Participation in a negotiation is voluntary, meaning that each party chooses to engage in the process willingly. Unlike legal proceedings where participation may be mandatory, negotiation is characterised by the parties’ mutual decision to enter into discussions to find common ground. The voluntary nature of negotiations emphasises that you and the other side willingly and autonomously choose to engage in the negotiation process. This aspect underscores that parties can also be aware of the negotiation process and willing to contribute to its progress.

Whether prompted by a business deal, a conflict resolution need, or any other circumstance, the parties can initiate discussions when they believe it is in their best interest. Similarly, parties are free to exit negotiations if they feel it is no longer productive. Parties engaged in negotiation have a shared interest in finding common ground, and the voluntary nature of the process allows for more amicable resolutions. This can be particularly crucial in situations where maintaining a positive ongoing relationship is essential.

The unsuccessful Pfizer-AstraZeneca merger is an example of the voluntary nature of negotiation. Pfizer pursued the acquisition of AstraZeneca in 2014 in what would have been a significant pharmaceutical merger. However, AstraZeneca rejected several offers, and both sides voluntarily ended the negotiations since they were unable to come to a common ground.

4. Non-Adjudicative Process

What is an adjudicative process? The adjudicative process means a dispute resolution proceeding between two or more parties where a third neutral person moderates the discussion and announces the final decision. Decision-making powers need to be with the third person for a process to be called adjudicative. For example, a judge decides a courtroom proceeding, and an arbitrator decides an arbitration proceeding.

Negotiation is non-adjudicative, meaning that it does not involve a formal judge or arbitrator who makes binding decisions. Instead, the parties are responsible for reaching an agreement through dialogue, compromise, and mutual understanding. The parties may involve a third party to ensure a smooth conversation, but the third party can only moderate the discussions and not compel a decision.

For example, in the Boeing-IAM negotiations 2013, representatives from the State of Washington were neutral mediators to help the negotiation end successfully. They assisted in minimising tension between the parties and encouraged them to keep their emotions in check and understand the opposite party. They never suggested a proposal nor gave a decision.

5. Dynamic And Flexible

Flexibility is a key characteristic of negotiation. Negotiation is inherently dynamic, and circumstances can change rapidly during the process. Flexibility allows negotiators to adapt to these changes efficiently. Negotiators can modify their strategies and positions to navigate evolving situations, whether due to new information, shifting priorities, or unexpected developments. If a particular approach doesn’t yield the desired results or new insights emerge, negotiators can immediately adjust their tactics.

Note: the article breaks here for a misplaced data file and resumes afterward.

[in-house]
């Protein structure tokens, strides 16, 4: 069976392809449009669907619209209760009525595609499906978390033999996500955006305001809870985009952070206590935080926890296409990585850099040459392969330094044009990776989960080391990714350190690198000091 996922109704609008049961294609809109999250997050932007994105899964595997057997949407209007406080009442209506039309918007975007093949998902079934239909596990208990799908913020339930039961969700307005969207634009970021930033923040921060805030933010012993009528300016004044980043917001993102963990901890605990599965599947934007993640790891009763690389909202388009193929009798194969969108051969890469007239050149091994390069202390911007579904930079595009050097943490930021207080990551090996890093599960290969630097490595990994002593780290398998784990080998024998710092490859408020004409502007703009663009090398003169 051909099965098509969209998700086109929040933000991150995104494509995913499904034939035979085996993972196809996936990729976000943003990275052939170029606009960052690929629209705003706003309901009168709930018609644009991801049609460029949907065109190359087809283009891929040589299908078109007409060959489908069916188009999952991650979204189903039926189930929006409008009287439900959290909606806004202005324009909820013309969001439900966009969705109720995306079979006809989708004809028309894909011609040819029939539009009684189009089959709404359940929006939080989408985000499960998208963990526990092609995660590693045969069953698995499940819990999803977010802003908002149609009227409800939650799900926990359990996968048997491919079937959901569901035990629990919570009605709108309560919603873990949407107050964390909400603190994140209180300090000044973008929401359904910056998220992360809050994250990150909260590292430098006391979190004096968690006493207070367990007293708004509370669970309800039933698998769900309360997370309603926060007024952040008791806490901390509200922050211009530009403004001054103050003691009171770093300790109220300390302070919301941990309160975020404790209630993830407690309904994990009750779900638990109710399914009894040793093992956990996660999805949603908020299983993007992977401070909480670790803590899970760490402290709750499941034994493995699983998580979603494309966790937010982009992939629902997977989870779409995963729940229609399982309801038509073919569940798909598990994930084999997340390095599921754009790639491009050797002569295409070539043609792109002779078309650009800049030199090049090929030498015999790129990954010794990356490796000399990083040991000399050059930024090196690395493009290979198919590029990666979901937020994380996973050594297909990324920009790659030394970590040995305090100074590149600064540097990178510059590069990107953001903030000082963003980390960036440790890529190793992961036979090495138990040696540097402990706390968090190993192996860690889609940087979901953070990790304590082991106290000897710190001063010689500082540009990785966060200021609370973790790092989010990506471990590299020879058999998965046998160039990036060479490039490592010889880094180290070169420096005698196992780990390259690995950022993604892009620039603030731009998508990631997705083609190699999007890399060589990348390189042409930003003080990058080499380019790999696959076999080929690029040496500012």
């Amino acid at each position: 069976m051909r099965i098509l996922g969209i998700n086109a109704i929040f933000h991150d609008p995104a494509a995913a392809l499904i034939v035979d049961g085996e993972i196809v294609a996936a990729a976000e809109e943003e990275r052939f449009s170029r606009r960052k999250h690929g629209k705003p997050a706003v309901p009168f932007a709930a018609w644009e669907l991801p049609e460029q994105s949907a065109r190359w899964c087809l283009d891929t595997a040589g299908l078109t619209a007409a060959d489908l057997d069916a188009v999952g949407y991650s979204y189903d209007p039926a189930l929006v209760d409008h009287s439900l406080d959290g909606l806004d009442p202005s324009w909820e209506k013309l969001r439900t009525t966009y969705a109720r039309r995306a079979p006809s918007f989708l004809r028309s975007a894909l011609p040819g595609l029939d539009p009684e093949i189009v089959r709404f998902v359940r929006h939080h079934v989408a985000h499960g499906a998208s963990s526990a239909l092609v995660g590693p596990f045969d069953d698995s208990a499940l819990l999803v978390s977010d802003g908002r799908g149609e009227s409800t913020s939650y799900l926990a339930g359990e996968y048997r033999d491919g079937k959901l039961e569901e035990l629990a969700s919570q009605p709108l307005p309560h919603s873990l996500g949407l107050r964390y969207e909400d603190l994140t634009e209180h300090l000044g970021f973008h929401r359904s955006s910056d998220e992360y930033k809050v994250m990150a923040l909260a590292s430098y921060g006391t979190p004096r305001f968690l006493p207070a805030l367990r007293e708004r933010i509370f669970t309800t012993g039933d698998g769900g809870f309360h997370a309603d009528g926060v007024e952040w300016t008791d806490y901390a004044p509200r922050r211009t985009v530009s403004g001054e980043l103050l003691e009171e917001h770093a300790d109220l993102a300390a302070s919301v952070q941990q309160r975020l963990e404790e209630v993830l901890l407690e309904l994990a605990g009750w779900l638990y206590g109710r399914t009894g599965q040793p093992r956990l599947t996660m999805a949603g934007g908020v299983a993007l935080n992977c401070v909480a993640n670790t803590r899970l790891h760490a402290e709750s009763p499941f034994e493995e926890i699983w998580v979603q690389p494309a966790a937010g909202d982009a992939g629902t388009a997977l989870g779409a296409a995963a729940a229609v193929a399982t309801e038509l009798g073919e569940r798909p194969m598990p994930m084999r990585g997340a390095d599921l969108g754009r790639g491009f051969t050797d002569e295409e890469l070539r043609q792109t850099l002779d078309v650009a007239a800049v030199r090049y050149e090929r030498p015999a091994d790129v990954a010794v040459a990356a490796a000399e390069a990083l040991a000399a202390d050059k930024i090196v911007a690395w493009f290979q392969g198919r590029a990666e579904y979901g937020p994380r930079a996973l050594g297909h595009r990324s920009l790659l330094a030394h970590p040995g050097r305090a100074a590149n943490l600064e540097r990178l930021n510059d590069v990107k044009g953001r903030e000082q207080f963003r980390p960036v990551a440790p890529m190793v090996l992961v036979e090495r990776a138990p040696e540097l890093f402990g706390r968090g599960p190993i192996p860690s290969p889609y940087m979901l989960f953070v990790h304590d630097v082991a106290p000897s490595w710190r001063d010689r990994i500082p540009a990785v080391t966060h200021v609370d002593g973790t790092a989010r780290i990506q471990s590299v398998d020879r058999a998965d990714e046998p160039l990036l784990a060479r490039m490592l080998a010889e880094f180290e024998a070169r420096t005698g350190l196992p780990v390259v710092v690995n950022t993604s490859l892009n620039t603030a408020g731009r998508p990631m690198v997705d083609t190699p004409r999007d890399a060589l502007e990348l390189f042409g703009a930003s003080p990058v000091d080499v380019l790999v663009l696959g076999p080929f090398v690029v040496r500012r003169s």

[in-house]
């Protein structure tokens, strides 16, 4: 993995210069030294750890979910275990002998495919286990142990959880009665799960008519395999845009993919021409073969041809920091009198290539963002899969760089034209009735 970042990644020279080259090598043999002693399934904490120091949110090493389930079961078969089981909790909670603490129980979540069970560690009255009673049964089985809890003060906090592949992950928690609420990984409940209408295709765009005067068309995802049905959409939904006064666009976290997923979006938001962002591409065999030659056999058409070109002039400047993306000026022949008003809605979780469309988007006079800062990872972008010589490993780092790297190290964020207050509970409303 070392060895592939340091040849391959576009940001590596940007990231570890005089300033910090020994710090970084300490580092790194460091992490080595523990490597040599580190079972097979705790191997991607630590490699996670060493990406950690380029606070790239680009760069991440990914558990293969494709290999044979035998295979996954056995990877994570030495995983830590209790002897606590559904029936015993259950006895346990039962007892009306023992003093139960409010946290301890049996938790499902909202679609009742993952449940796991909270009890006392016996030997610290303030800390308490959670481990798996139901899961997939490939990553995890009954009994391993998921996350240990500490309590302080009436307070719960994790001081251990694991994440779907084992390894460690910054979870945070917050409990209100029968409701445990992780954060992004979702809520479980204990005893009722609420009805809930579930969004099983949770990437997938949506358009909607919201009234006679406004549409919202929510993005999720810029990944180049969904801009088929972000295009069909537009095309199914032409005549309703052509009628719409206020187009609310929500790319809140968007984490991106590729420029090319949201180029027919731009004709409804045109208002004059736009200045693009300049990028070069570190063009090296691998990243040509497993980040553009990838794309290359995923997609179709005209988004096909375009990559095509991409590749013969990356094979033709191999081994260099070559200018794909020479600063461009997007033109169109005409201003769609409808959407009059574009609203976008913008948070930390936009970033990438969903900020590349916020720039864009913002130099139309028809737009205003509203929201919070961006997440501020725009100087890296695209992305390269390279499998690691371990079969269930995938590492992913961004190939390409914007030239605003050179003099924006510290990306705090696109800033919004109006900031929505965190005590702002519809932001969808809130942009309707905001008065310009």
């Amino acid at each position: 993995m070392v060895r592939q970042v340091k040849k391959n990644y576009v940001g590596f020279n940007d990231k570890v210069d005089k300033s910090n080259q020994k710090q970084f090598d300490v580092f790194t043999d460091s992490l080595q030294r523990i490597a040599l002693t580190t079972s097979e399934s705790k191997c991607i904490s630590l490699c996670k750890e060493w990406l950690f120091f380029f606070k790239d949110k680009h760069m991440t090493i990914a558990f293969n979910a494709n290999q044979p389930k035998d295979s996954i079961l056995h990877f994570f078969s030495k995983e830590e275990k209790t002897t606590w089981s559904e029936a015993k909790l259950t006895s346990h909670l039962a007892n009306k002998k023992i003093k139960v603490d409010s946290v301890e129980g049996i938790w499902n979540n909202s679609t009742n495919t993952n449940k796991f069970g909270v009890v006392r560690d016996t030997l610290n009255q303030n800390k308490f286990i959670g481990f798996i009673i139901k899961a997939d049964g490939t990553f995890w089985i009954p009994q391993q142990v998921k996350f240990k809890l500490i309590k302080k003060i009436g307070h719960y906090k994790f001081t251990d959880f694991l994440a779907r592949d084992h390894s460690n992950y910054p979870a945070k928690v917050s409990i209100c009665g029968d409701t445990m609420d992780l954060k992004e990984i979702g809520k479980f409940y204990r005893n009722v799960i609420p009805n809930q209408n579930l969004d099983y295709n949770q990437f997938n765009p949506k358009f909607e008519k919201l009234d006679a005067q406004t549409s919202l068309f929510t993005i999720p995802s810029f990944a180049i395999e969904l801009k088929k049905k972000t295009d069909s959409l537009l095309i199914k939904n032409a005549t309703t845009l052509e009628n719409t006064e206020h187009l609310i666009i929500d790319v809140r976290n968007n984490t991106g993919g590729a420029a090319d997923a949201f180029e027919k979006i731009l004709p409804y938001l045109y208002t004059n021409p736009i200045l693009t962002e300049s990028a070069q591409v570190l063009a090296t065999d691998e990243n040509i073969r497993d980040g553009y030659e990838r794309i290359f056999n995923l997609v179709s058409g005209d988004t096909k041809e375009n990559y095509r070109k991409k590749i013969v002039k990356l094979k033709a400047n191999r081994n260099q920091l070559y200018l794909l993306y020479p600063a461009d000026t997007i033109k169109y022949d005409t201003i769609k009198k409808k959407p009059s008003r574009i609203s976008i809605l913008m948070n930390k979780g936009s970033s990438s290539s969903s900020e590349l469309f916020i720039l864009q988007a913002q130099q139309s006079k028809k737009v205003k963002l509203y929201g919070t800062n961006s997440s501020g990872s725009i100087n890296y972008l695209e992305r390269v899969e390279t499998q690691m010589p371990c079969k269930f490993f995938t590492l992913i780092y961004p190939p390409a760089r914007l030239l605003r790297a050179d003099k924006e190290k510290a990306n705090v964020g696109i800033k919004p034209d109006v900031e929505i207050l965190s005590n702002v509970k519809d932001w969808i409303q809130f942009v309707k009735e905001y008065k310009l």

The flexibility of negotiation allows for customisation to the individual preferences and needs of the parties involved. Each negotiation is unique, and negotiators can tailor their approach to suit the specific context, personalities, and priorities of the individuals engaged in the process.

6. Mutually Satisfactory Agreement

The ultimate goal of negotiation is to arrive at a mutually satisfactory agreement. This means that the parties involved have reached a consensus that meets their respective needs and objectives. While compromises are inherent in the negotiation process, the aim is to find a solution that satisfies the interests of all parties to a reasonable extent. A mutually satisfactory agreement takes into account the core needs, concerns, and aspirations of yourself and the other party.

Achieving an agreement may not be possible with just one proposal, and thus, negotiators prepare their BATNA (Best Alternative to a Negotiated Agreement) beforehand. The best alternative to a negotiated agreement is one of the best solutions you and the other party have if the negotiation fails. However, not all negotiations need to end in a mutually satisfactory agreement. For instance, distributive negotiations are a specific category of negotiation where both parties aim to maximise their personal benefits instead of focusing on a common ground of agreement.

What Are The Advantages Of Negotiation?

Negotiation is a valuable and versatile skill that offers numerous advantages in various aspects of life, personal and professional.

Here are some key advantages of negotiation:

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1. Empowerment

Negotiation empowers parties to participate in decision-making actively. Since it is a voluntary and non-adjudicative process, parties retain control over the outcome, fostering a sense of ownership and empowerment. Both you and the other party have to use their own strengths and weaknesses to deduce the outcome that they desire. For example, try to remember the first time you negotiated your salary for a job compared to how you would negotiate it now. The more you participate in negotiations, the easier it becomes and the more confident you feel.